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How American Is Cheez Whiz?

Margaret Lipman
By
Updated May 16, 2024
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The United States’ longstanding affinity for processed, pre-packaged foods has sometimes made American cuisine the focus of ridicule from other nations. Lunchables, frozen dinners, sodas, fast food, salty potato chips, and sugary cereals are among the more questionable components of the American diet (though many of those items are also popular worldwide).

Many people would assume that Cheez Whiz belongs at the top of the list of ultra-processed foods developed for the U.S. market. After all, it’s a popular addition to many Philly cheesesteaks, though provolone was the original cheese of choice. But Cheez Whiz was actually developed for a very different regional “delicacy": Welsh rarebit.

If you’re not familiar with Welsh rarebit, you might assume it’s a dish involving meat. In reality, it’s a straightforward combination of toasted bread with hot cheese sauce that resembles an open-faced grilled cheese sandwich. However, getting the cheese sauce to just the right flavor and consistency is more challenging than it seems. Traditional recipes call for ingredients like butter, milk, ale or porter, mustard, black pepper, Worcestershire sauce, and lots of grated Cheddar cheese, melted together in a saucepan.

In the early 1950s, Kraft was already an icon in the processed cheese world. Kraft Singles were introduced to the U.S. market in 1950 and had already become popular among consumers. Keen to replicate this success in the United Kingdom, Kraft food scientists led by Edwin Traisman developed Cheez Whiz, a mild cheese sauce that could be easily spread on warm toasted bread right out of the jar, without the need for cooking on the stove. It was successfully introduced in Britain in 1952, with U.S. customers getting their hands on the bright yellow cheese dip the following year, where it has stayed as a staple of many American pantries for decades.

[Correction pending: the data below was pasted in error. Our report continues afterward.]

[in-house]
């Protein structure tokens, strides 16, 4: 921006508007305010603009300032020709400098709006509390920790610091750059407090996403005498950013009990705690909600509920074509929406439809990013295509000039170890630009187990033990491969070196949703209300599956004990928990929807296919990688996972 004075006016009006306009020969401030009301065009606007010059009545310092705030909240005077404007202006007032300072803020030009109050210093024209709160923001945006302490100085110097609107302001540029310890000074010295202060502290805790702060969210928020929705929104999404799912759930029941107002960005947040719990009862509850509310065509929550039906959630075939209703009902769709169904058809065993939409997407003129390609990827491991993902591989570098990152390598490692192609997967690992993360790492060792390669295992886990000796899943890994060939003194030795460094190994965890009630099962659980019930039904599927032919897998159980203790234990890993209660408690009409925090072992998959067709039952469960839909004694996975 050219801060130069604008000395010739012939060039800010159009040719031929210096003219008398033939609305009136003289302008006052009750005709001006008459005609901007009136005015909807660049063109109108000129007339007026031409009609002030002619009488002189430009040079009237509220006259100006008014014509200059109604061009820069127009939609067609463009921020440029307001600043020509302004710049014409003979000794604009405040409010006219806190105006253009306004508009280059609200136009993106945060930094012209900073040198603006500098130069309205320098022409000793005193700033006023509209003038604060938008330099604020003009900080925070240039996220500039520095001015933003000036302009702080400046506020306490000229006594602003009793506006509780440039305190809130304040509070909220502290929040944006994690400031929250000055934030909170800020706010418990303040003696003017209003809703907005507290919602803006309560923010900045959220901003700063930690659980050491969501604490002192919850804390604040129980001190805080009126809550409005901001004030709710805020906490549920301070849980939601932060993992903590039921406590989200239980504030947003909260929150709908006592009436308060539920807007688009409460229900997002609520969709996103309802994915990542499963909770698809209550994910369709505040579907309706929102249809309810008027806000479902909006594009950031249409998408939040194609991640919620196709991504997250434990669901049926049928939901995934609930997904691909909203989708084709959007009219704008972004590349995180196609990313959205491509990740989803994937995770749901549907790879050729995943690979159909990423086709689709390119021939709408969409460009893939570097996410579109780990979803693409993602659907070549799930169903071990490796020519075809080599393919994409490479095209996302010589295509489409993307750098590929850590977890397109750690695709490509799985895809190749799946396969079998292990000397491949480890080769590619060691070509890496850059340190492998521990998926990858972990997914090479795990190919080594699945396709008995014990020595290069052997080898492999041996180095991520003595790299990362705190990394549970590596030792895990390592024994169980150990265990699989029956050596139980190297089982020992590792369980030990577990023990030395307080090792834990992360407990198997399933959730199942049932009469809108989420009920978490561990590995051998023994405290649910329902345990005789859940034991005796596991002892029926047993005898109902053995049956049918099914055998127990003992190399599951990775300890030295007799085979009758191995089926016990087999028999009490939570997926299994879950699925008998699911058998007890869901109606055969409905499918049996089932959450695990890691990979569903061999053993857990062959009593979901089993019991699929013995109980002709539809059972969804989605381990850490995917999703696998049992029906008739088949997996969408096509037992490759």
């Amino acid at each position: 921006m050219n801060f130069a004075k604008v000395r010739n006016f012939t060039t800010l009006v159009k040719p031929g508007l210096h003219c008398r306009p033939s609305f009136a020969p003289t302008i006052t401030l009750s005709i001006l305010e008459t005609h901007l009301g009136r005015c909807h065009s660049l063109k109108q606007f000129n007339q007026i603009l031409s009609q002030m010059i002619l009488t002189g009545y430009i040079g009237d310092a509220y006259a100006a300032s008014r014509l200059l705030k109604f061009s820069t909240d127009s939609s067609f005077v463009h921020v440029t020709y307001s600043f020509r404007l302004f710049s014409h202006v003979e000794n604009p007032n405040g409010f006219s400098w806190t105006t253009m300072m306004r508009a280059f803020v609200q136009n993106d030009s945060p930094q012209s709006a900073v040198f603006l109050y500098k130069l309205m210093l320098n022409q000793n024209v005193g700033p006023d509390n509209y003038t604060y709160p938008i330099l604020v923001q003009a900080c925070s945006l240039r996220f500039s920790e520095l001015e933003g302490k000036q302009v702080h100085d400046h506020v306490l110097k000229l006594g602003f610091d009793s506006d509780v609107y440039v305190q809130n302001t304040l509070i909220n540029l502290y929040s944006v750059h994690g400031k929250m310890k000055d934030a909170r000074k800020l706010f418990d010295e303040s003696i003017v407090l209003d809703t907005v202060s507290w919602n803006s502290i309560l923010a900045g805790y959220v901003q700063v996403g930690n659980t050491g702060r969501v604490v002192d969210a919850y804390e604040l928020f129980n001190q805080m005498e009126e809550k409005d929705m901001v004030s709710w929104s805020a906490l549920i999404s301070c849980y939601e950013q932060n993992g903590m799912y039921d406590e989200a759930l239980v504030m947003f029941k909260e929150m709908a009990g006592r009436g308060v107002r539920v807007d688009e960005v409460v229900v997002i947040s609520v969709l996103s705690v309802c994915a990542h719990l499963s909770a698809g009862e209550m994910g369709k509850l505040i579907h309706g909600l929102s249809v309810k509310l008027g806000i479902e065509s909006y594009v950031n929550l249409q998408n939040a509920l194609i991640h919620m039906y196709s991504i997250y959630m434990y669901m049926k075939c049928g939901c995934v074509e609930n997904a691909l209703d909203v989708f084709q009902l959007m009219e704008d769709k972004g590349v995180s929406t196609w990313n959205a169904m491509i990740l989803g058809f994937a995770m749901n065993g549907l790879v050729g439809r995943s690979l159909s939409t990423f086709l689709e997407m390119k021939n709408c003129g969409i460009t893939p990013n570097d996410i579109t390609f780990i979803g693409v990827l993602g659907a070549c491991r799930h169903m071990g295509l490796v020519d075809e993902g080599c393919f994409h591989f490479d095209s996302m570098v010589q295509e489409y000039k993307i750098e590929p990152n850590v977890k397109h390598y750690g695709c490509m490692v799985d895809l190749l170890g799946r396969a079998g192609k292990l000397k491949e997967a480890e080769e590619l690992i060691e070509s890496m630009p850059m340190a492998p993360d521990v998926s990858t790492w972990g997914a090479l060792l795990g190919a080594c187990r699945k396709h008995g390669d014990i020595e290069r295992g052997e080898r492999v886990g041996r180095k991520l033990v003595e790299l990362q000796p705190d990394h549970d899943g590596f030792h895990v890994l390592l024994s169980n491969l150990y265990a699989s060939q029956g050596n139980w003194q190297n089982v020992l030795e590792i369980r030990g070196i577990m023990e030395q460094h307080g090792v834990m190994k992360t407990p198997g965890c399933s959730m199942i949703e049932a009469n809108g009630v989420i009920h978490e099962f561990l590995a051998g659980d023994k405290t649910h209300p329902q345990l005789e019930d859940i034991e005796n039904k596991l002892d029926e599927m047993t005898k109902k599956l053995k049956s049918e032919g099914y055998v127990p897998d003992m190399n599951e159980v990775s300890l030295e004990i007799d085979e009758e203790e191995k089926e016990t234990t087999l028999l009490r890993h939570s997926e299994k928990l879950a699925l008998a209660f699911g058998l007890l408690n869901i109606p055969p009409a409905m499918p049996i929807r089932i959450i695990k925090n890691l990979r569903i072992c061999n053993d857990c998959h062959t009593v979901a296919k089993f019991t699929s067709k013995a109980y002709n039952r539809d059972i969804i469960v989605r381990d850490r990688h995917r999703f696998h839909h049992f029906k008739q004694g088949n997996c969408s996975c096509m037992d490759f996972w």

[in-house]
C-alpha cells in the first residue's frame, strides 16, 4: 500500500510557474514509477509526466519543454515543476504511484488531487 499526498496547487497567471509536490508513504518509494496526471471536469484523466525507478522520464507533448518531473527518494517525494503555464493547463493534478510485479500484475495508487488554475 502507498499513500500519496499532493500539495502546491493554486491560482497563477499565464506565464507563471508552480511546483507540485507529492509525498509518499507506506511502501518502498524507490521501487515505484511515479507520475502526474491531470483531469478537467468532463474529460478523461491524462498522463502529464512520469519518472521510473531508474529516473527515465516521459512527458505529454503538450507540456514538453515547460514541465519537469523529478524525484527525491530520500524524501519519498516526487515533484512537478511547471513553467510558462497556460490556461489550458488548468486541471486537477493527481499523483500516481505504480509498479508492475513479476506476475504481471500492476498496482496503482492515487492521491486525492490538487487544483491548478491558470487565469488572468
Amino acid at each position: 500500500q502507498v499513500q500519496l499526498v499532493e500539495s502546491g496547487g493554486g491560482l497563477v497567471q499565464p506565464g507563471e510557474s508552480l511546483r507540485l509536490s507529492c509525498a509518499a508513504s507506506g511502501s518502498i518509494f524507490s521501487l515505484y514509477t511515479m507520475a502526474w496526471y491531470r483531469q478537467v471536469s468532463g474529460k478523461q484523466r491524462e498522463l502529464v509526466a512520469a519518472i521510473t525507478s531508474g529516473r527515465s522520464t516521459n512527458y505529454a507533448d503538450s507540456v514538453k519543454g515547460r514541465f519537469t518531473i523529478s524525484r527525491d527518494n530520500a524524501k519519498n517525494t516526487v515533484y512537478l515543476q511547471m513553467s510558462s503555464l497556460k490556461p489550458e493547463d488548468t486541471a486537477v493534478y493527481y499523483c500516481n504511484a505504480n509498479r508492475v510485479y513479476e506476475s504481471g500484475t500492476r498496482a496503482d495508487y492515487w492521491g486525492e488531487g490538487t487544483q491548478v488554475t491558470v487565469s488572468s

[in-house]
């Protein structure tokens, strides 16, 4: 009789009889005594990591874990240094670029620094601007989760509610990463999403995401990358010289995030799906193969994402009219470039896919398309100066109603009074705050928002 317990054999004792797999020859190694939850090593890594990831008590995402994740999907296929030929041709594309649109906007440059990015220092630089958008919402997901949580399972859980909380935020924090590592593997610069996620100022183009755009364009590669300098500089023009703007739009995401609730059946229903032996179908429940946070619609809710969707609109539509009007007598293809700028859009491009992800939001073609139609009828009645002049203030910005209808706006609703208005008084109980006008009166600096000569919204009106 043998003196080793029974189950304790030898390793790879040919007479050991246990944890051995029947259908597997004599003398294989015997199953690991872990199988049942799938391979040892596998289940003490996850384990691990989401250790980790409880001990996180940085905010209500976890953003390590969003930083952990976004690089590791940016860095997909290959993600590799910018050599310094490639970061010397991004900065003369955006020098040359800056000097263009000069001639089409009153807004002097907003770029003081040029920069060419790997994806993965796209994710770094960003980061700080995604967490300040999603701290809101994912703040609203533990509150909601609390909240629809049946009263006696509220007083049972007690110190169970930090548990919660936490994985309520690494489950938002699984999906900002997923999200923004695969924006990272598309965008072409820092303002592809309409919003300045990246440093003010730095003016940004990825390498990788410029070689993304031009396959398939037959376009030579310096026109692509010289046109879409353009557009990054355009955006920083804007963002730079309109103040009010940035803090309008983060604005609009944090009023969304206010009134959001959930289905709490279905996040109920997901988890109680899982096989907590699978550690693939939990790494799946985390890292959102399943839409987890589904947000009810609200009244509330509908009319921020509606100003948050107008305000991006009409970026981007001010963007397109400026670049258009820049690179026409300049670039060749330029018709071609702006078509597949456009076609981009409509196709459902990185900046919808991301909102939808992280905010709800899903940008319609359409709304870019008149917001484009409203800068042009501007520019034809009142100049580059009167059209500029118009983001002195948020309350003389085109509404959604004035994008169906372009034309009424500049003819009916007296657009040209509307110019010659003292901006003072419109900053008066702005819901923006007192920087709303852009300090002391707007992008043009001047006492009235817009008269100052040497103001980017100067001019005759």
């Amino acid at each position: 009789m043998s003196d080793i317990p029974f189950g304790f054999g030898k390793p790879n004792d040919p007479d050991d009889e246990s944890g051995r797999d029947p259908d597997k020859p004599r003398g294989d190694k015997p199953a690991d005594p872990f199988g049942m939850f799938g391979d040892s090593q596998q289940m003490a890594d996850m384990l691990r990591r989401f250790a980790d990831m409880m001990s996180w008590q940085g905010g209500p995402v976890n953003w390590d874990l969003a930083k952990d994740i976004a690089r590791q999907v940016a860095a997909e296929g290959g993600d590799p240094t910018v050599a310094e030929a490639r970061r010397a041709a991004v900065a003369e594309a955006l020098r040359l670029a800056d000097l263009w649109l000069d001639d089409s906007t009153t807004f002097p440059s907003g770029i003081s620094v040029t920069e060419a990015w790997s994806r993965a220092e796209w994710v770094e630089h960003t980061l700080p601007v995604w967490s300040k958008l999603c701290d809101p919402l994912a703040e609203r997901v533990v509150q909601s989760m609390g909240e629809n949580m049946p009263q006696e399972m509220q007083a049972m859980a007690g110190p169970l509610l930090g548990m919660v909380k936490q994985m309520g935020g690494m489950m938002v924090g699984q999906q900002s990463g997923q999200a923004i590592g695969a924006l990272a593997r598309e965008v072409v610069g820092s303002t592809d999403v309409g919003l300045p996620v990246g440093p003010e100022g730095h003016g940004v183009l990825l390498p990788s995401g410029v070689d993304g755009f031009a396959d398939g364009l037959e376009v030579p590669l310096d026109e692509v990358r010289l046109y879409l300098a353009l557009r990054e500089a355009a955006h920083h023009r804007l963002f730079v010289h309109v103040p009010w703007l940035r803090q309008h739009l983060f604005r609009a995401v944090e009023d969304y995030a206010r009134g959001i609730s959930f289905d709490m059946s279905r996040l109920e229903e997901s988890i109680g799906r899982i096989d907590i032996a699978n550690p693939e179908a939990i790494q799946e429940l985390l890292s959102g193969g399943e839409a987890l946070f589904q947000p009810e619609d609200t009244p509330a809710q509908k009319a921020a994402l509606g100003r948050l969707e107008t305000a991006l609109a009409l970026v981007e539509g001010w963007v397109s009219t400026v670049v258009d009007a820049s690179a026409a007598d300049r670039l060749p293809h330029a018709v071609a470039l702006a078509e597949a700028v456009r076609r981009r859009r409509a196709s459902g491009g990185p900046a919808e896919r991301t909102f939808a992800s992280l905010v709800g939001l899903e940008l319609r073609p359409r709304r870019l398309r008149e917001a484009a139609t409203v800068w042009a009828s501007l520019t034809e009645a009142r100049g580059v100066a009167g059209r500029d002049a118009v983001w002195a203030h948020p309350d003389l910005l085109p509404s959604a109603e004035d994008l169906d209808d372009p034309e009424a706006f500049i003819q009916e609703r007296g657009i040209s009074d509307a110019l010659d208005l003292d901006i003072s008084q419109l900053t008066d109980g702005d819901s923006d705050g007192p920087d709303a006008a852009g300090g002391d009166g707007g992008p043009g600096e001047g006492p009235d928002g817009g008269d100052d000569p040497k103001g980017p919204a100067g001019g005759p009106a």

A cheesy business:

  • Cheez Whiz should not be confused with Easy Cheese. The former is a cheese sauce sold in a glass jar, while the latter is sold in an aerosol-like spray can.

  • These days, there’s very little actual cheese in Cheez Whiz, though you’ll find plenty of whey, milk, canola oil, maltodextrin, salt, flavorings, and preservatives.

  • The origin of the “Welsh rarebit” name is somewhat unclear. According to most sources, it originated as a joke in the 18th century, as the dish, which was originally called “Welsh rabbit,” contains no rabbit whatsoever.

  • The first U.S. patent for processed cheese was held by James L. Kraft. The 1916 patent, which sought to keep cheese “indefinitely without spoiling," coincided with Kraft supplying six million pounds of cheese to the U.S. Army during World War I.

WiseGeek is dedicated to providing accurate and trustworthy information. We carefully select reputable sources and employ a rigorous fact-checking process to maintain the highest standards. To learn more about our commitment to accuracy, read our editorial process.
Margaret Lipman
By Margaret Lipman
With years of experience as an educator, Margaret Lipman produces thoughtful and informative content across a wide range of topics. Her articles cover essential areas such as finance, parenting, health and wellness, nutrition, educational strategies. Margaret's writing is guided by her passion for enriching the lives of her readers through practical advice and well-researched information.
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Margaret Lipman
Margaret Lipman
With years of experience as an educator, Margaret Lipman produces thoughtful and informative content across a wide range...
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